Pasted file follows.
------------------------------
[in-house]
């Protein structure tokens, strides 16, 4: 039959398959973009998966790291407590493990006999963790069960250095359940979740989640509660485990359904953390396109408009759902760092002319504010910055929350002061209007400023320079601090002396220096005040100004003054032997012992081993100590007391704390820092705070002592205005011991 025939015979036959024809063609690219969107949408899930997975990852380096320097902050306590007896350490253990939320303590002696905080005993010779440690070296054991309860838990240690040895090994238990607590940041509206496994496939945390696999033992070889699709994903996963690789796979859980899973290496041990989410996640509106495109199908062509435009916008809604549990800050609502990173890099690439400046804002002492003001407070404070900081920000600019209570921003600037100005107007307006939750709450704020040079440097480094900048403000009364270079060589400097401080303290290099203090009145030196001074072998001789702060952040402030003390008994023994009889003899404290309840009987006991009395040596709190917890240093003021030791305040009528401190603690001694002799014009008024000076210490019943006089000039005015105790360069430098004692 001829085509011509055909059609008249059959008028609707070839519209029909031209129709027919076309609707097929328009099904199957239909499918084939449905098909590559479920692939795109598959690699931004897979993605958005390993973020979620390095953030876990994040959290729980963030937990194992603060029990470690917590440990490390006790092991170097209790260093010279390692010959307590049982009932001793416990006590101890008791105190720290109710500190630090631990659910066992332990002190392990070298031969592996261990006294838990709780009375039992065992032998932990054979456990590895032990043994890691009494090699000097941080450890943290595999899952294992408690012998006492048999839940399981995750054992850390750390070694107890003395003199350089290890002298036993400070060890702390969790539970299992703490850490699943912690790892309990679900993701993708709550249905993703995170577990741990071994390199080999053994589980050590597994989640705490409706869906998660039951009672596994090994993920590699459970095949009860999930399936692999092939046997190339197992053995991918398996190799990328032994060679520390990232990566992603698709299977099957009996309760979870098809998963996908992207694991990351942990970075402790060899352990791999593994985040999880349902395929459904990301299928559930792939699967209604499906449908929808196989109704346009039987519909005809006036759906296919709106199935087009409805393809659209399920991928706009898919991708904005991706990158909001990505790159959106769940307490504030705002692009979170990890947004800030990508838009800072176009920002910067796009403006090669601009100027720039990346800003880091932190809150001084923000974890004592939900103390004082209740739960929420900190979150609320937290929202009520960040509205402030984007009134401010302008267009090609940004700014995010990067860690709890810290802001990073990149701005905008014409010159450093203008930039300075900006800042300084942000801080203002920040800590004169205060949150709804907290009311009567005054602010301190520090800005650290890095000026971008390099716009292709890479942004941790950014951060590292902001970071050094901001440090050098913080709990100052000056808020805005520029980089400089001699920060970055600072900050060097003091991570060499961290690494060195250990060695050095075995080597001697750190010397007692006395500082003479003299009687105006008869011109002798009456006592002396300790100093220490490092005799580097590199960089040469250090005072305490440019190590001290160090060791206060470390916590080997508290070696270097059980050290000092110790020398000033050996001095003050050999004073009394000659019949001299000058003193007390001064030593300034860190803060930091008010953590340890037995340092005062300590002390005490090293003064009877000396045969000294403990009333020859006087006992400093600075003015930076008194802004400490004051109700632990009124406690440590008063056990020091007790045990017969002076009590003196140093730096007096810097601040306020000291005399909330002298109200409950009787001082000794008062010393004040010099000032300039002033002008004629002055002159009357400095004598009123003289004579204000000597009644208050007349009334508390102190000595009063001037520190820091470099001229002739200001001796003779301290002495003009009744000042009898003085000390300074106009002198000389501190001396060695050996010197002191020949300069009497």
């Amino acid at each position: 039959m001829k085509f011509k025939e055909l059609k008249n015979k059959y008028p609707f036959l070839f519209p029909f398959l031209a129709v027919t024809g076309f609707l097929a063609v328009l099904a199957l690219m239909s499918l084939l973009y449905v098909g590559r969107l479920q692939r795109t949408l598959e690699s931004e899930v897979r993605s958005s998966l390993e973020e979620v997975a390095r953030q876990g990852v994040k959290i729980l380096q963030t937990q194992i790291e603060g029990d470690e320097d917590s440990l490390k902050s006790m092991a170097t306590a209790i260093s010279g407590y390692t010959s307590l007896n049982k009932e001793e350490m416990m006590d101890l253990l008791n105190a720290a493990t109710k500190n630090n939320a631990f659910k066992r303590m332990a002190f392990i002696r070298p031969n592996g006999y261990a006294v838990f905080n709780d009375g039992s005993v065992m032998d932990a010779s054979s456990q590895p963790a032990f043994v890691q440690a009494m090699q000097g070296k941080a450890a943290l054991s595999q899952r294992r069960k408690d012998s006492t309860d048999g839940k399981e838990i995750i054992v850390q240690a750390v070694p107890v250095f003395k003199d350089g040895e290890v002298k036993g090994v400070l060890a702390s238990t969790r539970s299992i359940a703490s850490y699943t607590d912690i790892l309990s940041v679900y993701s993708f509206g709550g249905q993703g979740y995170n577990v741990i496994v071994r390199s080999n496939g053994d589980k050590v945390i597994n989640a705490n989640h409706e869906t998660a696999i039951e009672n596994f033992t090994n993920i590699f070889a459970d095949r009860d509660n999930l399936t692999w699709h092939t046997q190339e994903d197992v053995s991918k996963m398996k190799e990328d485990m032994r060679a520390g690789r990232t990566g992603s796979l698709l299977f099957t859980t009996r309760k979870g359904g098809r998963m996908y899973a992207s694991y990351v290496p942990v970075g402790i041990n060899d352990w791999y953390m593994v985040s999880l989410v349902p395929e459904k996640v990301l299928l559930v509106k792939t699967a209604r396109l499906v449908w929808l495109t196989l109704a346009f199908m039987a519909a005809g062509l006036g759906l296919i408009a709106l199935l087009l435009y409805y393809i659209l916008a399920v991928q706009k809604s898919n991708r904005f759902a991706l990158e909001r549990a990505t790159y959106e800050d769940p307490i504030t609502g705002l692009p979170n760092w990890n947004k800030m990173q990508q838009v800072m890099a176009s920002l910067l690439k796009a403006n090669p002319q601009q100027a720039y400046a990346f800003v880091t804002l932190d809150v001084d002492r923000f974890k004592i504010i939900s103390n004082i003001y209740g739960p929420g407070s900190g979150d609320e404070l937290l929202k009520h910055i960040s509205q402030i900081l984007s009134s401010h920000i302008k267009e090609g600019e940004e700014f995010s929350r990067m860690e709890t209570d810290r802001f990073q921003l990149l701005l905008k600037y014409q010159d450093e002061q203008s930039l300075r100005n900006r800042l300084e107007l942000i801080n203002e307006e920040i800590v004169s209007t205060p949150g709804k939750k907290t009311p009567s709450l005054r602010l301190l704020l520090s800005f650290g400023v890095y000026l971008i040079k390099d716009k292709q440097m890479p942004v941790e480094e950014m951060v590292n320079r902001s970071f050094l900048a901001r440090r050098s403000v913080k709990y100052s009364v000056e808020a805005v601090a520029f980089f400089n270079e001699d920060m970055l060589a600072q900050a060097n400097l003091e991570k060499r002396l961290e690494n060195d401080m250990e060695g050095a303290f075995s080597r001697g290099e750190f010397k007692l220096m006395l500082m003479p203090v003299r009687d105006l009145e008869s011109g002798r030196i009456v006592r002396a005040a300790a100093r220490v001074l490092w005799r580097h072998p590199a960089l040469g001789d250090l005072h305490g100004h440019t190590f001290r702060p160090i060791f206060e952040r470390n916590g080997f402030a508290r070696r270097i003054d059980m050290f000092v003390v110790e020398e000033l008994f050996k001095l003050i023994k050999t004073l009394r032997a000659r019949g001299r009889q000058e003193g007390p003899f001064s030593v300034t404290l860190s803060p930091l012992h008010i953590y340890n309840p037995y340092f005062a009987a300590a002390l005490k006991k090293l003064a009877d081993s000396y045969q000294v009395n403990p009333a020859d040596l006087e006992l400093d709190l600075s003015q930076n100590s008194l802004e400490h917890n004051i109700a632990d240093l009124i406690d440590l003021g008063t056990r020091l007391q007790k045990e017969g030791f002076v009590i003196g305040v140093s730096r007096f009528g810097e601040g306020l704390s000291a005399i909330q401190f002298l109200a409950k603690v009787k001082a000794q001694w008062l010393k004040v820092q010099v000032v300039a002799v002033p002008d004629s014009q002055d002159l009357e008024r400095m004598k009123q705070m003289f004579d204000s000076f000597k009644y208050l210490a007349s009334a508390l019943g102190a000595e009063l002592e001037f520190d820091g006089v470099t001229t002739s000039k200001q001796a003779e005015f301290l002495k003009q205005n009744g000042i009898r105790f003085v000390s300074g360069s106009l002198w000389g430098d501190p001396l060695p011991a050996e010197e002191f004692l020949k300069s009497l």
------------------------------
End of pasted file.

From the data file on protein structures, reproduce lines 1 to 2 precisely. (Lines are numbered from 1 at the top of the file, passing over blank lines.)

[in-house]
């Protein structure tokens, strides 16, 4: 039959398959973009998966790291407590493990006999963790069960250095359940979740989640509660485990359904953390396109408009759902760092002319504010910055929350002061209007400023320079601090002396220096005040100004003054032997012992081993100590007391704390820092705070002592205005011991 025939015979036959024809063609690219969107949408899930997975990852380096320097902050306590007896350490253990939320303590002696905080005993010779440690070296054991309860838990240690040895090994238990607590940041509206496994496939945390696999033992070889699709994903996963690789796979859980899973290496041990989410996640509106495109199908062509435009916008809604549990800050609502990173890099690439400046804002002492003001407070404070900081920000600019209570921003600037100005107007307006939750709450704020040079440097480094900048403000009364270079060589400097401080303290290099203090009145030196001074072998001789702060952040402030003390008994023994009889003899404290309840009987006991009395040596709190917890240093003021030791305040009528401190603690001694002799014009008024000076210490019943006089000039005015105790360069430098004692 001829085509011509055909059609008249059959008028609707070839519209029909031209129709027919076309609707097929328009099904199957239909499918084939449905098909590559479920692939795109598959690699931004897979993605958005390993973020979620390095953030876990994040959290729980963030937990194992603060029990470690917590440990490390006790092991170097209790260093010279390692010959307590049982009932001793416990006590101890008791105190720290109710500190630090631990659910066992332990002190392990070298031969592996261990006294838990709780009375039992065992032998932990054979456990590895032990043994890691009494090699000097941080450890943290595999899952294992408690012998006492048999839940399981995750054992850390750390070694107890003395003199350089290890002298036993400070060890702390969790539970299992703490850490699943912690790892309990679900993701993708709550249905993703995170577990741990071994390199080999053994589980050590597994989640705490409706869906998660039951009672596994090994993920590699459970095949009860999930399936692999092939046997190339197992053995991918398996190799990328032994060679520390990232990566992603698709299977099957009996309760979870098809998963996908992207694991990351942990970075402790060899352990791999593994985040999880349902395929459904990301299928559930792939699967209604499906449908929808196989109704346009039987519909005809006036759906296919709106199935087009409805393809659209399920991928706009898919991708904005991706990158909001990505790159959106769940307490504030705002692009979170990890947004800030990508838009800072176009920002910067796009403006090669601009100027720039990346800003880091932190809150001084923000974890004592939900103390004082209740739960929420900190979150609320937290929202009520960040509205402030984007009134401010302008267009090609940004700014995010990067860690709890810290802001990073990149701005905008014409010159450093203008930039300075900006800042300084942000801080203002920040800590004169205060949150709804907290009311009567005054602010301190520090800005650290890095000026971008390099716009292709890479942004941790950014951060590292902001970071050094901001440090050098913080709990100052000056808020805005520029980089400089001699920060970055600072900050060097003091991570060499961290690494060195250990060695050095075995080597001697750190010397007692006395500082003479003299009687105006008869011109002798009456006592002396300790100093220490490092005799580097590199960089040469250090005072305490440019190590001290160090060791206060470390916590080997508290070696270097059980050290000092110790020398000033050996001095003050050999004073009394000659019949001299000058003193007390001064030593300034860190803060930091008010953590340890037995340092005062300590002390005490090293003064009877000396045969000294403990009333020859006087006992400093600075003015930076008194802004400490004051109700632990009124406690440590008063056990020091007790045990017969002076009590003196140093730096007096810097601040306020000291005399909330002298109200409950009787001082000794008062010393004040010099000032300039002033002008004629002055002159009357400095004598009123003289004579204000000597009644208050007349009334508390102190000595009063001037520190820091470099001229002739200001001796003779301290002495003009009744000042009898003085000390300074106009002198000389501190001396060695050996010197002191020949300069009497």